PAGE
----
Apr 13, 2018
How many of us, when times are tough, reach a point where we try to force ourselves into healing? If we can’t fix a broken vase by hitting it with a baseball bat, why do we think we can heal by being hard on ourselves? We have to soften our approach in order to move forward. Join me as I talk with Tracey Duncan about the many facets of self-love, and how we can move into a space of unconditionally loving ourselves.
5:02 Easeful Living Practice
13:02 Introducing Tracey Duncan
14:51 Disillusioned self-love
20:52 Unconditional and conditional self-love
22:27 Digesting details and setting boundaries
27:38 Finding support to work through the healing process
41:19 Demanding love and inviting love
48:14 “I don’t have to be good all the time”
54:25 Where to find Tracey
“There’s self-love and then there’s self-love. There’s unconditional self-love and then there’s conditional self-love.” - Tracey Duncan
“Don’t present undigested material.” - Tracey Duncan
“I can’t call 9-1-1 about my divorce.” - Tracey Duncan
“You can show your work without showing your intestines.” - Tracey Duncan
“Showing up and doing more work in that process is how we continue to gain strength.” - Andrea Catherine
“The deep healing happens when we show up, even when it’s difficult.” - Andrea Catherine
“Attention and love and acceptance and support are gifts and they can’t be demanded, they can only be offered.” - Tracey Duncan
“You cannot police or discipline a broken thing to become whole.” - Tracey Duncan
“I don’t have to be good all the time.” - Tracey Duncan
“You only have to let the soft animal of your body love what it loves.” - Mary Oliver
“There’s so much value and so much love and so much opportunity in that freedom of exploration.” - Andrea Catherine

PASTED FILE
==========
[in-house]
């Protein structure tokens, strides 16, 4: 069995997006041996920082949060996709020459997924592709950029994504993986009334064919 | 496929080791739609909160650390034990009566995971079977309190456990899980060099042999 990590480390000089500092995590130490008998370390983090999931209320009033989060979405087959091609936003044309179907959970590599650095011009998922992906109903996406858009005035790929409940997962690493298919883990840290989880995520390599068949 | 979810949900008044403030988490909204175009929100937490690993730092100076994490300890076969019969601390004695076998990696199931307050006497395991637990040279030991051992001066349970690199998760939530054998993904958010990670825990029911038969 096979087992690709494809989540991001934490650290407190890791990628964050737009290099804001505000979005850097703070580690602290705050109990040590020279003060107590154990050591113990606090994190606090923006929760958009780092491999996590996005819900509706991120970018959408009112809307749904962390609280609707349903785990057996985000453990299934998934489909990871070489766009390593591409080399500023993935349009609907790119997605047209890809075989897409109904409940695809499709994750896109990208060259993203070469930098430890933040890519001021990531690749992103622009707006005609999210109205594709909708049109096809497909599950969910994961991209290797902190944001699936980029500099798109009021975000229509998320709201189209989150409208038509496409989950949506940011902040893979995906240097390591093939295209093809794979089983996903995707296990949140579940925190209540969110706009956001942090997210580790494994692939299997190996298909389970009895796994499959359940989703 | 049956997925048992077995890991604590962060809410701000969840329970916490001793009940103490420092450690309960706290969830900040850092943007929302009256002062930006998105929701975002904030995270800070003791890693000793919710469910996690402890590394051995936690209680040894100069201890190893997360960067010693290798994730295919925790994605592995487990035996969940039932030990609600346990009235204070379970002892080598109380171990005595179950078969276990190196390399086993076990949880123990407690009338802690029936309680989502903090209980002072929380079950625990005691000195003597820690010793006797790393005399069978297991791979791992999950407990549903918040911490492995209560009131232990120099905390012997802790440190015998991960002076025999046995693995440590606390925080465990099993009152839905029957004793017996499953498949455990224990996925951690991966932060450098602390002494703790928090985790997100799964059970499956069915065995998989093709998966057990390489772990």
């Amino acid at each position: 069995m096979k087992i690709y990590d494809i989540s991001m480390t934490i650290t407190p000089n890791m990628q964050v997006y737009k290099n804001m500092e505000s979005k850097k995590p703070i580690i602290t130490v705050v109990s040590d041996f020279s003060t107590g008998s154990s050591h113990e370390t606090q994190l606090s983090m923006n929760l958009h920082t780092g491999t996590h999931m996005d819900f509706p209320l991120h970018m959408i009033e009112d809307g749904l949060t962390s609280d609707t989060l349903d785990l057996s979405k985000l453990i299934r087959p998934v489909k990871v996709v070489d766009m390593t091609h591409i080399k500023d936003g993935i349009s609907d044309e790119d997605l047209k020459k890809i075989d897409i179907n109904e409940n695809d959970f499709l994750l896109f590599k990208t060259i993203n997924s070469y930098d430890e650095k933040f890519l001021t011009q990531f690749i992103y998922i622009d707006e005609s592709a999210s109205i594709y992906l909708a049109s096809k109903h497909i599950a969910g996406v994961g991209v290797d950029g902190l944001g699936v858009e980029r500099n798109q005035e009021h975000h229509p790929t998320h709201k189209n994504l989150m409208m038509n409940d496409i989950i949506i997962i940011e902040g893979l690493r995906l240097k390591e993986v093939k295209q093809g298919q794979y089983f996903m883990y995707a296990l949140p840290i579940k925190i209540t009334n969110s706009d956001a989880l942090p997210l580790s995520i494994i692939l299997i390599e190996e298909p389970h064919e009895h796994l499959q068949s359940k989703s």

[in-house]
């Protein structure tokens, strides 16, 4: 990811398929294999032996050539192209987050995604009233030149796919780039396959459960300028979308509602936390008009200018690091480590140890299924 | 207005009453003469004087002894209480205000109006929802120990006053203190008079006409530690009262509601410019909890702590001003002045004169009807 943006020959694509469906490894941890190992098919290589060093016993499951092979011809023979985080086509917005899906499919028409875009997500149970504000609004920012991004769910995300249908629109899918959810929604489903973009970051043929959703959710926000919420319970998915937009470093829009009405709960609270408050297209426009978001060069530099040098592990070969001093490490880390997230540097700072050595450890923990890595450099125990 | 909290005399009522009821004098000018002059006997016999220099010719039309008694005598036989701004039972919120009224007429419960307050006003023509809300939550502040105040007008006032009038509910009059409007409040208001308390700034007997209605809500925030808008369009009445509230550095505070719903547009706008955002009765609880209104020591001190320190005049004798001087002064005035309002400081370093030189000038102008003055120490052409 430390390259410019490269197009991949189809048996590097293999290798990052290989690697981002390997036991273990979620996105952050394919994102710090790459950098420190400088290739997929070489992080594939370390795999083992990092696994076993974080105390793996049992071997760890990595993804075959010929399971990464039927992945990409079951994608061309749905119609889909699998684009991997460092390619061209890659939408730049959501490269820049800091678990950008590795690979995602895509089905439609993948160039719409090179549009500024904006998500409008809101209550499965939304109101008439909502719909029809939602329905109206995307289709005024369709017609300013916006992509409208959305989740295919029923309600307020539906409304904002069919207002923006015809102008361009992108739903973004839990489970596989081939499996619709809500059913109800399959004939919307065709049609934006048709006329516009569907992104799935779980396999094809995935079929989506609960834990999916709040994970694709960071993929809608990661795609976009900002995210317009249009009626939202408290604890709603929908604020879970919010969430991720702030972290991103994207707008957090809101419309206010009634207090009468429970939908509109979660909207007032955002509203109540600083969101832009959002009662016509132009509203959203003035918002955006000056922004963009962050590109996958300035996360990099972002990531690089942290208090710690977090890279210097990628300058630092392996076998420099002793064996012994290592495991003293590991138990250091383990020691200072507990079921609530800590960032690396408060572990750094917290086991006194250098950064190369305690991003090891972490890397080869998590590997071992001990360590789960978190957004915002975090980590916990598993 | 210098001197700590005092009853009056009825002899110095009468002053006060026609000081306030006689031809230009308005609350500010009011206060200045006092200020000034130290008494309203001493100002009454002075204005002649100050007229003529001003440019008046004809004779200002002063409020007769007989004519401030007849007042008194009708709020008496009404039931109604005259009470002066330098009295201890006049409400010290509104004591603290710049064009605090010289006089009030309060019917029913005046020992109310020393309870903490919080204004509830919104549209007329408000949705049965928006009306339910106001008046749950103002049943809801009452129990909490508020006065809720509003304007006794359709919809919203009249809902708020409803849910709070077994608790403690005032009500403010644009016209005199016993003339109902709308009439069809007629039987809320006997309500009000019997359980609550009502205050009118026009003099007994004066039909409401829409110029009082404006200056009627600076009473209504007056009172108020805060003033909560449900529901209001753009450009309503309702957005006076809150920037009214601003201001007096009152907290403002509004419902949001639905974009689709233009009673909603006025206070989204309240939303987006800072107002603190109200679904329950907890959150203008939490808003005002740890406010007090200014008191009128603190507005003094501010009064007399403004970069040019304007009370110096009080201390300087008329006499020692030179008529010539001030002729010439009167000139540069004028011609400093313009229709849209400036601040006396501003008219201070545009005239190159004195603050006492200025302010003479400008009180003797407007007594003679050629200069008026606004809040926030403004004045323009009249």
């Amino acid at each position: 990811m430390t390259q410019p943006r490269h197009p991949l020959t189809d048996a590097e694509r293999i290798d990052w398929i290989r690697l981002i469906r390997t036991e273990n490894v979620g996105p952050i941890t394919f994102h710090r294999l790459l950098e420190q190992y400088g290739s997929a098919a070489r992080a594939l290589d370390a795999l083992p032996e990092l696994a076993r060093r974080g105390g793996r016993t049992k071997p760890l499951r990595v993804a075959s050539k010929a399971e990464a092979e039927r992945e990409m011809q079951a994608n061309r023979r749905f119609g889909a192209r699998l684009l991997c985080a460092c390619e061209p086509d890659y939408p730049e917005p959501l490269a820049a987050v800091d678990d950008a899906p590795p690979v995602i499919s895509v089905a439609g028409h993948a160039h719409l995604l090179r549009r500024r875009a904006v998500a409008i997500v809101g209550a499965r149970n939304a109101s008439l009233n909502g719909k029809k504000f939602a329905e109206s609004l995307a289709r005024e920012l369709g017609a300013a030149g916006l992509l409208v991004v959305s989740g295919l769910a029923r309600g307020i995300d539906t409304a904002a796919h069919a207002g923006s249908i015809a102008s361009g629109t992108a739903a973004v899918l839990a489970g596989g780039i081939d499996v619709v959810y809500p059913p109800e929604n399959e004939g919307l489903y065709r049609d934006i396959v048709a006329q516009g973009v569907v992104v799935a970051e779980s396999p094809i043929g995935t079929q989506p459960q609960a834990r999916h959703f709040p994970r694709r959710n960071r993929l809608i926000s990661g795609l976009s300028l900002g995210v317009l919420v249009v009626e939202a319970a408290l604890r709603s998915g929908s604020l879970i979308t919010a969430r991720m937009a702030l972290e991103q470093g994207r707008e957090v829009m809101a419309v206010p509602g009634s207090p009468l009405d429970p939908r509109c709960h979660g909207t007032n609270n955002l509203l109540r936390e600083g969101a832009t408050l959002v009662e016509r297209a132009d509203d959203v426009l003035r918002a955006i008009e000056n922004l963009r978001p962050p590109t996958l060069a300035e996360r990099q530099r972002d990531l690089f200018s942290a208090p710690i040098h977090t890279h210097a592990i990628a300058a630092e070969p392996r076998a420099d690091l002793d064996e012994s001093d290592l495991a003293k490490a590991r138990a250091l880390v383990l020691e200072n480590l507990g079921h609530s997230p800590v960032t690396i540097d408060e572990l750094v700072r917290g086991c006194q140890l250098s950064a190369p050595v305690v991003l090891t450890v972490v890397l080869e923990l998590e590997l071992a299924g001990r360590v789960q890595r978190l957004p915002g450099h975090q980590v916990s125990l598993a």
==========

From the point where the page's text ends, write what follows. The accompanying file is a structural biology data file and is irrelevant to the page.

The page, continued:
Tracey Duncan comes from what you might call poor white trash, unless you are poor white trash, in which case you probably just call her family. She dropped out of high school three times. Tracey misspent her youth in South Beach, where she worked for nightclubs and partied semi-professionally.
Sometime in her twenties, Tracey decided to get her $hit together. She sweet-talked her way into Columbia University, where she got a degree in Anthropology. She also has an MFA in Creative Writing. She has taught composition and literature at the university level, and is a retired Montessori Elementary teacher. Tracey is currently a writer, a yoga teacher, and a coach in New Orleans.
Tracey helps coaches, healers, and yoga teachers craft and share their personal stories to show others how to lead revolutionary lives. If you want to evolve into your superhero alter ego and show her to the world, Tracey wants to help. You can check out her teachings on The Hero Course. Read her work in Vice and on her website, More Yoga, Less Bull$hit. Follow her on Facebook and Instagram for the juiciest tidbits.